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Teen Determined To Make Full Recovery After Sustaining Brain Injury In Crash

SHERMAN OAKS ( — At 14, Taylor Smith had dreams of attending the Juilliard School and making it to Broadway.

But life for this straight-A student, varsity volleyball team player and star alto in the elite ensemble "The Choraliers" changed instantly June 4.

It was then that she and a group of students were struck by a car that careened off the 170 Freeway while walking back from P.E. class.

Taylor, who was struck head-on, took the brunt of the impact and was thrown about 50 feet before landing on the pavement.

Her mother, Laurel Carini, recalls the horrifying moments after the crash when she first heard from a doctor.

"I kind of sunk and I was like, 'Oh, my God! What? What?' And he couldn't really talk to me and that's when I knew it was really bad," she told KCAL9's Adrianna Weingold.

Taylor sustained a fractured skull, broken cheekbones, a shattered pelvis and loss of memory.

And for more than a month, she could barely move.

"And I remember her just sort of reaching out to me and just, kinda pulling me to her. And I thought, 'Oh, my God! She knows who I am. She knows who I am.' And we just laid there and that's when I knew she was in there. We just had to get her," Carini recounted.

But with that small gesture, Carini knew her daughter would recover.

After 64 days, Taylor walked out of the hospital Oct. 8.

"It's kinda weird because I don't remember anything about it. I'm really, truly a miracle 'cause, I mean, not many people live through this," Taylor told Weingold.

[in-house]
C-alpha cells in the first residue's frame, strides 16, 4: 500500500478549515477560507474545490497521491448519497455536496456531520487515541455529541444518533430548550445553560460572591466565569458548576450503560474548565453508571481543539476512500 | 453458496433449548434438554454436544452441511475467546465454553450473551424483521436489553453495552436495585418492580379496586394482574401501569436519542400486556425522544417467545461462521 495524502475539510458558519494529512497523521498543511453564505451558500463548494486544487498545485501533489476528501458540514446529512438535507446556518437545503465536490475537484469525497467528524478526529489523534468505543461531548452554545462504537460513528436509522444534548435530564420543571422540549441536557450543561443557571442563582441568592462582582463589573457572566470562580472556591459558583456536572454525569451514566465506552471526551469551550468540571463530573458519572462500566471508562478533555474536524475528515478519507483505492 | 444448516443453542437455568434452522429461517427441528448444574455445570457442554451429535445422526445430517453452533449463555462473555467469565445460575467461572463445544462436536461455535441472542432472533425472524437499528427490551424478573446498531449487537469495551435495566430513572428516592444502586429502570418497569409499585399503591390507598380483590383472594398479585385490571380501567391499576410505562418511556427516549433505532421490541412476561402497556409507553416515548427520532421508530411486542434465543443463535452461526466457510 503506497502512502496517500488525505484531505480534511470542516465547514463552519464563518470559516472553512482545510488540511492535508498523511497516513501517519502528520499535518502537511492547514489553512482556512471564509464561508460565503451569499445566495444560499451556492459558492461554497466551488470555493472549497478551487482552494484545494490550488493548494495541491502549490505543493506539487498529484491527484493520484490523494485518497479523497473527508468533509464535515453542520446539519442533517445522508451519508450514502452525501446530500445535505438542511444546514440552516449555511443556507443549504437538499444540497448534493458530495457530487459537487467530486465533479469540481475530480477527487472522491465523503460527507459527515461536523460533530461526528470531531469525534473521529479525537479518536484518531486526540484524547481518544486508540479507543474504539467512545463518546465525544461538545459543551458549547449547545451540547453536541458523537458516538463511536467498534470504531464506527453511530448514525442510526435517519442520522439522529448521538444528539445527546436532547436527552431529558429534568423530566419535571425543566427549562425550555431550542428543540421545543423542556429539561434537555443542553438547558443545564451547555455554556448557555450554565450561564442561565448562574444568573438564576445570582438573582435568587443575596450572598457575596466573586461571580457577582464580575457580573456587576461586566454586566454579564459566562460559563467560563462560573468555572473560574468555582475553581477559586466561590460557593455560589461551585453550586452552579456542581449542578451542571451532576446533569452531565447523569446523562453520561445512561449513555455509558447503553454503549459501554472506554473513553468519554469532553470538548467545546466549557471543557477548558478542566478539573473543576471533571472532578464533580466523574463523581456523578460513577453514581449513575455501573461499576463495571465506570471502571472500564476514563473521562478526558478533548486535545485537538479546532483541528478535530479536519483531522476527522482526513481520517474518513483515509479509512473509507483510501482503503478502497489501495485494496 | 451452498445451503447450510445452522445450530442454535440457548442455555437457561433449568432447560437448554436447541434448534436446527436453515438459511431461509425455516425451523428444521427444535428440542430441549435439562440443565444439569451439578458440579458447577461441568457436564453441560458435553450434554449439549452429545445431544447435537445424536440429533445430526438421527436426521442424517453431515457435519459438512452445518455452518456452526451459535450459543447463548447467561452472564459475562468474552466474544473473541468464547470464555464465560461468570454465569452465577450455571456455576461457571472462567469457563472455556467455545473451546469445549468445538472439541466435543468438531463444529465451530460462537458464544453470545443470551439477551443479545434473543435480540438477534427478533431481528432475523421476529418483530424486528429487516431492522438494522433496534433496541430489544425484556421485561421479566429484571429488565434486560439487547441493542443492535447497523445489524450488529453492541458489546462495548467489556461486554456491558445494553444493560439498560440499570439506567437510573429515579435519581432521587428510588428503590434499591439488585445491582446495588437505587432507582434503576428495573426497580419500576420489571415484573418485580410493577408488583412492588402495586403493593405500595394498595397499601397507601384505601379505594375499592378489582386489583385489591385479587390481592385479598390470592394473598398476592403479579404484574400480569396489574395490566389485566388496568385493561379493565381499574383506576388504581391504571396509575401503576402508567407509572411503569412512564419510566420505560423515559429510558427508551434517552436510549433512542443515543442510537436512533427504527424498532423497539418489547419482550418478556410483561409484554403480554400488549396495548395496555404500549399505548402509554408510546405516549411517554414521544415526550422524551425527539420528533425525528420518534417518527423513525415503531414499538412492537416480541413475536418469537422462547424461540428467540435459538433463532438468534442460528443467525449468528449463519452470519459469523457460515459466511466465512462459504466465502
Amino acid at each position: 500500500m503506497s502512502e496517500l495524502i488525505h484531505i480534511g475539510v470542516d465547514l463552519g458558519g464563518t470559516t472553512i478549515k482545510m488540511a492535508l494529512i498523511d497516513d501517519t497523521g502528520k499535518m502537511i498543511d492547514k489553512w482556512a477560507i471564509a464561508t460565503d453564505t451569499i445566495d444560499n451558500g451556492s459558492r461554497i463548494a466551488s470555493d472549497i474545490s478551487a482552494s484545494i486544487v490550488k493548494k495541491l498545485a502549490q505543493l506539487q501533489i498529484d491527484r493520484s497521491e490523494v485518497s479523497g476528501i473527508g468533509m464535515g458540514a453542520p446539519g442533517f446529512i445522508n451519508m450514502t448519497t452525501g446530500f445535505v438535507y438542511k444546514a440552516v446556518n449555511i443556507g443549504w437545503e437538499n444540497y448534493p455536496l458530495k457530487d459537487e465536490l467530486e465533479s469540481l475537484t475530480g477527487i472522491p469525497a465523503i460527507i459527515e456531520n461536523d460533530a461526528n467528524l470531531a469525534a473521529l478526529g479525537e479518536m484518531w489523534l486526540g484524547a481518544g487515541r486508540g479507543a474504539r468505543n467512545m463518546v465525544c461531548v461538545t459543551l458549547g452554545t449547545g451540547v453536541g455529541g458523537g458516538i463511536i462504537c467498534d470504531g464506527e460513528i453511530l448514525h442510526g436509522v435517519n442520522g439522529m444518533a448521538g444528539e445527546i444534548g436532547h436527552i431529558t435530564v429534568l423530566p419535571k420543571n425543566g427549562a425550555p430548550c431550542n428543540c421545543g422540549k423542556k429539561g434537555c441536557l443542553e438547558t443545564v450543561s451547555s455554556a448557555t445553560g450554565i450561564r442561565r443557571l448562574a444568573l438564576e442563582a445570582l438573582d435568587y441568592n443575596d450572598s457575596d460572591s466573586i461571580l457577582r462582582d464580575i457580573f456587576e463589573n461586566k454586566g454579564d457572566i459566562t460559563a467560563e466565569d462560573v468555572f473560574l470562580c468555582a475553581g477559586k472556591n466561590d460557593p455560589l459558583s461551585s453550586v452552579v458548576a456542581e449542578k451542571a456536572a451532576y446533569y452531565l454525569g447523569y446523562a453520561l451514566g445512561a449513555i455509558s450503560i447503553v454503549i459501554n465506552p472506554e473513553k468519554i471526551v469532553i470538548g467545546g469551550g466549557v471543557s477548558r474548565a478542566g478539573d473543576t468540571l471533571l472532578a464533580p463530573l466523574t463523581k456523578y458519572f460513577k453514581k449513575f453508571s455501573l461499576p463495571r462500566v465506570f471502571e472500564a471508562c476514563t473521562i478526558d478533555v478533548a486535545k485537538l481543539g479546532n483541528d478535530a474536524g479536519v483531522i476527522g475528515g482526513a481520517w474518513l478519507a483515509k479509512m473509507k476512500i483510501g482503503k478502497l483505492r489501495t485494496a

Taylor is now undergoing intense rehabilitation and spends six hours a day, five days a week at the Centre for Neuro Skills repairing the pathways in her brain.

"She had a severe bleed. Her injury was really in one of the most severe categories," said Roslyn Hart, clinical case manager and physical therapist.

In fact, her injuries are so severe she will likely require another year to two of therapy, which costs $1,200 per day.

Because her insurance only covers a few weeks at best, a family friend started the Taylor Smith Pie Smash Challenge to help offset the costs.

So far, they've raised more than $100,000, enough for 100 days of treatment.

But Taylor is determined to do whatever it takes to return to school full time and is eager to return to the stage to sing.

"I was talking to my friend the other day and she told me, 'I'm doing homework' and I said, 'Oh, I'm so jealous.' And she said, 'OK, you're crazy,'" she said. "I really just want to go back. I want to go to classes. Most kids don't want to. I do."

Click here for more information about the Taylor Smith Pie Smash Challenge.

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